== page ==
To improve vaccine, researchers create cousin of smallpox virus
Scientists have used commercially available genetic material to piece together the extinct horsepox virus, a cousin of the smallpox virus that killed as many as a billion human beings before being eradicated.
The laboratory achievement was reported Thursday in a news article in the journal Science.
The lead researcher, David Evans, a molecular virologist at the University of Alberta, told The Washington Post that his efforts are aimed at developing vaccines and cancer treatments. There is nothing dangerous about the synthetic horsepox virus, which is not harmful to humans.
Evans has not yet published his findings in a scientific journal — how to report this kind of research is necessarily fraught for the editors of such journals — but he did discuss them at a meeting on smallpox research last November at the World Health Organization in Geneva. A report on the meeting published by the WHO noted that Evans had received approval from regulatory authorities for his work, but the report added that those authorities may not have fully appreciated the need for regulation of the steps involved in synthesizing a virulent pathogen.
Evans said he has applied for a patent and is collaborating with a commercial company, Tonix Pharmaceuticals. In a news release, Tonix said it hopes to use the horsepox virus to develop a new vaccine for smallpox that is safer than the one available, which can have serious side effects.
Smallpox, the deadliest disease in human history, was formally declared eradicated in 1980. Government officials and virologists have long debated whether to destroy the existing samples of smallpox, kept under close guard at the Centers for Disease Control and Prevention as well as in government facilities in Russia. One argument against doing so, advanced by Evans and others, is that destroying them would not conclusively get rid of smallpox, because there could be unknown caches hidden somewhere, and that, in any case, modern techniques would be able to synthesize the virus based on already published genetic sequences.
Evans’s experiment, according to Science, required about $100,000, a relatively modest sum, and used commercially available genetic material. Companies sell scraps of cloned DNA that scientists stitch together. Laws restrict access to smallpox genes, however, and Evans said that even a highly credentialed researcher would not be able to obtain such material: “You’d probably get a call from the FBI if you tried.”
Evans said he was not seeking publicity and wished that news organizations would not make a “fuss” about his work. “The fact we’re talking about it is, to some extent, increasing the risk.”
Tom Frieden, former head of the CDC, said the breakthrough highlights the need to monitor more closely “dual-use” experiments — research that could be used for protective purposes or, in theory, to create a deadly pathogen. “It is a brave new world out there with the ability to re-create organisms that existed in the past or create organisms that have never existed,” said Frieden, who favors limiting the number of such experiments and institutions where they can take place.
The broader story here, Frieden said, is that the United States and other countries need to be prepared for emerging pathogens, which can and will appear naturally — no laboratory necessary.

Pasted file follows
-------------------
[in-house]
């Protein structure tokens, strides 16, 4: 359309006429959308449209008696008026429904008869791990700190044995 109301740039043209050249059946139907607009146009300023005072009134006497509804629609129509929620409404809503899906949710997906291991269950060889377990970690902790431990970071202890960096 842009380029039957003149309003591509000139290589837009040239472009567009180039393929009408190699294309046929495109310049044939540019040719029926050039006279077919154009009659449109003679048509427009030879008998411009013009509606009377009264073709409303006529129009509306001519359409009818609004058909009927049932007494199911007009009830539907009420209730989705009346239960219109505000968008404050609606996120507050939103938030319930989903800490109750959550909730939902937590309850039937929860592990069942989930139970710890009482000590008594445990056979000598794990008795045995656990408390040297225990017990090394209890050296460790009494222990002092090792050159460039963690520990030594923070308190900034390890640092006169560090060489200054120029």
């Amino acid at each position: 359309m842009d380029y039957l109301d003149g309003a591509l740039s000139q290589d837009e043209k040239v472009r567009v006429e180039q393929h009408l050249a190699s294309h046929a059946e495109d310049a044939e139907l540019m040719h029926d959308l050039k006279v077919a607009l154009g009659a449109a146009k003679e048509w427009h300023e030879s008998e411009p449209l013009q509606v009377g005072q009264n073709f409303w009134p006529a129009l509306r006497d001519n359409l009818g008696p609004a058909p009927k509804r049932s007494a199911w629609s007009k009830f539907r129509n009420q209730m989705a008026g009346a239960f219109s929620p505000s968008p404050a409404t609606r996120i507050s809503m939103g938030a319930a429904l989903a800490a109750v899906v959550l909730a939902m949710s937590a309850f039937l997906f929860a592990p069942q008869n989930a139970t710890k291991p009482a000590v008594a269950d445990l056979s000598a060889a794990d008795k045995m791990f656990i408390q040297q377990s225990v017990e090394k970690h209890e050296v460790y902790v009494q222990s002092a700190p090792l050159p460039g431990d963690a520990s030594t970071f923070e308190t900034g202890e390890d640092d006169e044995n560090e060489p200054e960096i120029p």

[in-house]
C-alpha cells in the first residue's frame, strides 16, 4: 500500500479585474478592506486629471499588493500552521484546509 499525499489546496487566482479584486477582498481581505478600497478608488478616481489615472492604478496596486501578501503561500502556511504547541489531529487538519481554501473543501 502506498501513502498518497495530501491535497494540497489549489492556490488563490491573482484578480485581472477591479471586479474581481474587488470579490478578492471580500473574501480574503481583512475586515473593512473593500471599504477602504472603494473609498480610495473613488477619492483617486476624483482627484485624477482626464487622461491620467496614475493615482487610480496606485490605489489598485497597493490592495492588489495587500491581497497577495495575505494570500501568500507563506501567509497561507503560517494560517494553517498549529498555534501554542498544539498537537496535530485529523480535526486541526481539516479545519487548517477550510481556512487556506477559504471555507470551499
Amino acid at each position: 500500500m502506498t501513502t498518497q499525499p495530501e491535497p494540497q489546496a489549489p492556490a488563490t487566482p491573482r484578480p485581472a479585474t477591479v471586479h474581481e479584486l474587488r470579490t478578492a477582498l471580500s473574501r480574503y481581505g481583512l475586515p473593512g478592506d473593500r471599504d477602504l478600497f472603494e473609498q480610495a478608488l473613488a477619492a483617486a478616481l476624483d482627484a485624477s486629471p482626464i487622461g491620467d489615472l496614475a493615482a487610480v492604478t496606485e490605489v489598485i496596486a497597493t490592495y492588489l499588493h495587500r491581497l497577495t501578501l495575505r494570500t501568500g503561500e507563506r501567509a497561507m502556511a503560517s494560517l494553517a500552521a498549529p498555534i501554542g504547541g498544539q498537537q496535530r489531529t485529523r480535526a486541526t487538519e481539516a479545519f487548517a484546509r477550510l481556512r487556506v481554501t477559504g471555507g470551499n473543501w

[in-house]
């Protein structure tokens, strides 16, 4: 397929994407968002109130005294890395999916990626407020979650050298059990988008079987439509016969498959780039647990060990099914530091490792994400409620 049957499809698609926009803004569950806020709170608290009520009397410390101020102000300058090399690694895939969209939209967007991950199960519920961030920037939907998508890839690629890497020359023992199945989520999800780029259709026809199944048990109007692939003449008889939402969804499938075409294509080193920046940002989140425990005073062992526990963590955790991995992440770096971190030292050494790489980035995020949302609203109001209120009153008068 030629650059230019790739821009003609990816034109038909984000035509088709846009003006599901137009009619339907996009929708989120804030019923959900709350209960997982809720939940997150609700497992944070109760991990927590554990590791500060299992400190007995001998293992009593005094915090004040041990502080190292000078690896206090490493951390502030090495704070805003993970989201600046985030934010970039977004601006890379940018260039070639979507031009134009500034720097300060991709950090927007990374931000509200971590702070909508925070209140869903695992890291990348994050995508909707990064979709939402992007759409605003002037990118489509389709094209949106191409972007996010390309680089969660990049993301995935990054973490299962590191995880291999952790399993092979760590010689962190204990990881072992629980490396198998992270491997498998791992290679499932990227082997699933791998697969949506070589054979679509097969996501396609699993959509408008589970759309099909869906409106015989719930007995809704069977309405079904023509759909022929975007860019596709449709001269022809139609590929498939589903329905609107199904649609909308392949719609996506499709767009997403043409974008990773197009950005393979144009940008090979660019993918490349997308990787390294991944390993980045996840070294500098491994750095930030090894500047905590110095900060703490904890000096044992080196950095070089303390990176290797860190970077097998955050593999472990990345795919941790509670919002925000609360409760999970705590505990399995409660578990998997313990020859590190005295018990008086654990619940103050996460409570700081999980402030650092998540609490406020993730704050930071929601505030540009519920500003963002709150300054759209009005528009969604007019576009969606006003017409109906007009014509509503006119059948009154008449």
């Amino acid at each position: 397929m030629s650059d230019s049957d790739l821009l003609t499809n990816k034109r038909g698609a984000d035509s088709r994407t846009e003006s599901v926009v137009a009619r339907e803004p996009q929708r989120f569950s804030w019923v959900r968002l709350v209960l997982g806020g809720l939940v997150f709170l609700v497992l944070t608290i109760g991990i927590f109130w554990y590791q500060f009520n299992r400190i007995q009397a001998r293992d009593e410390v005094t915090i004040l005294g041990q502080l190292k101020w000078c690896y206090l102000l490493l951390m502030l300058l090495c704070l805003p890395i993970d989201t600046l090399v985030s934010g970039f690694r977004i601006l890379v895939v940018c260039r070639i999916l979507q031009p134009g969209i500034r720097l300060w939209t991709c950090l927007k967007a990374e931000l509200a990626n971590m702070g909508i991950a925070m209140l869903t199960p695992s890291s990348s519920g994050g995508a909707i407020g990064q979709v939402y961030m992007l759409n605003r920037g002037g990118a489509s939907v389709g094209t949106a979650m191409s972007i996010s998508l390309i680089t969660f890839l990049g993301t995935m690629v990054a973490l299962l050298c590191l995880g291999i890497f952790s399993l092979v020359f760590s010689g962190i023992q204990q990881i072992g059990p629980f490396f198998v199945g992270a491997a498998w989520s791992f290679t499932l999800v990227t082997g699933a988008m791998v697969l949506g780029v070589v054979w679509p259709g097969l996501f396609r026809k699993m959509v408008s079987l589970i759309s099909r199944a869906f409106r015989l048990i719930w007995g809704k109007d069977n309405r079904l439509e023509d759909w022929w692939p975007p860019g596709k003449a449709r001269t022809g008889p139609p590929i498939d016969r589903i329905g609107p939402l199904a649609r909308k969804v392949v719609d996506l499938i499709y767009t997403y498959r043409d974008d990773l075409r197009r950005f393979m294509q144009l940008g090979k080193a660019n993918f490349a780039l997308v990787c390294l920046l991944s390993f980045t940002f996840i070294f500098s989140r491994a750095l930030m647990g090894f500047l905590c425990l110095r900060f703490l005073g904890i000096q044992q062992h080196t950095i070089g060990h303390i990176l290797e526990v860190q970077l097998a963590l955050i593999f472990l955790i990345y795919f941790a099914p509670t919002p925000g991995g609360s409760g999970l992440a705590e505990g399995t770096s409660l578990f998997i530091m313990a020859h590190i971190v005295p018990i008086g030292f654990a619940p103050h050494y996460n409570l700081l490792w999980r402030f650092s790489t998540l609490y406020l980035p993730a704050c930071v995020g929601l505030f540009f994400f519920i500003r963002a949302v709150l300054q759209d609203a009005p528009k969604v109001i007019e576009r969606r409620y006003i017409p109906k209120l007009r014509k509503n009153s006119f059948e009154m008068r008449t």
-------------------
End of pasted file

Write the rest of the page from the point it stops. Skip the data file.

That sentiment was echoed by Anthony Fauci, head of the National Institute of Allergy and Infectious Diseases. “The danger of naturally evolving microbes — like Zika, like pandemic influenza, like Ebola — that naturally evolve, are much more of a threat to civilization than the possibility that someone might be able to synthesize a microbe,” Fauci told The Post. “People should concentrate on what we’ve been talking about for a long time: getting ourselves prepared for the natural emergence in nature of microbes that could threaten us.”
Smallpox vaccination programs ceased decades ago after the virus stopped circulating widely. Today, a majority of Americans have never been vaccinated against it, one motivation for researchers to study the virus in case it returns.
“We are still struggling with how to manage the dual-use dilemma. How do we get the benefit of the research without the risk of it being turned against us?” said Alta Charo, a law professor and bioethicist at the University of Wisconsin.
Peter Jahrling, director of NIH’s Integrated Research Facility, praised Evans’s work. “I think he did a terrific service. You had a lot of people saying this can’t be done. And he said ‘Yes, it can.’ ” Jahrling said this kind of work could be replicated by other researchers. “Maybe not some guy in a cave,” Jahrling said. “But a reasonably equipped undergraduate microbiology lab could repeat this trick.”
Still, restrictions are in place to prevent smallpox DNA from falling into the wrong hands. In the United States, experiments that are identified as Dual Use Research of Concern go through an additional round of review by funding agencies and must include a risk mitigation plan in their design. Last year, the WHO recommended that no institution be allowed to possess more than 20 percent of the smallpox virus’s genome. Companies that produce DNA for research are required to screen orders for matches against known pathogens.
Michael Osterholm, director of the Center for Infectious Disease Research and Policy at the University of Minnesota, said similar work is probably occurring around the planet.
“The question is: How many other people have done it? We never thought or expected it to come from a place like Alberta,” he said. “It’s not one of the leading universities in the world for microbiology and synthetic biology.”
Osterholm said the U.S. government is unprepared to handle an emergency involving a synthetic pathogen — particularly given that many senior positions have not been filled by the Trump administration.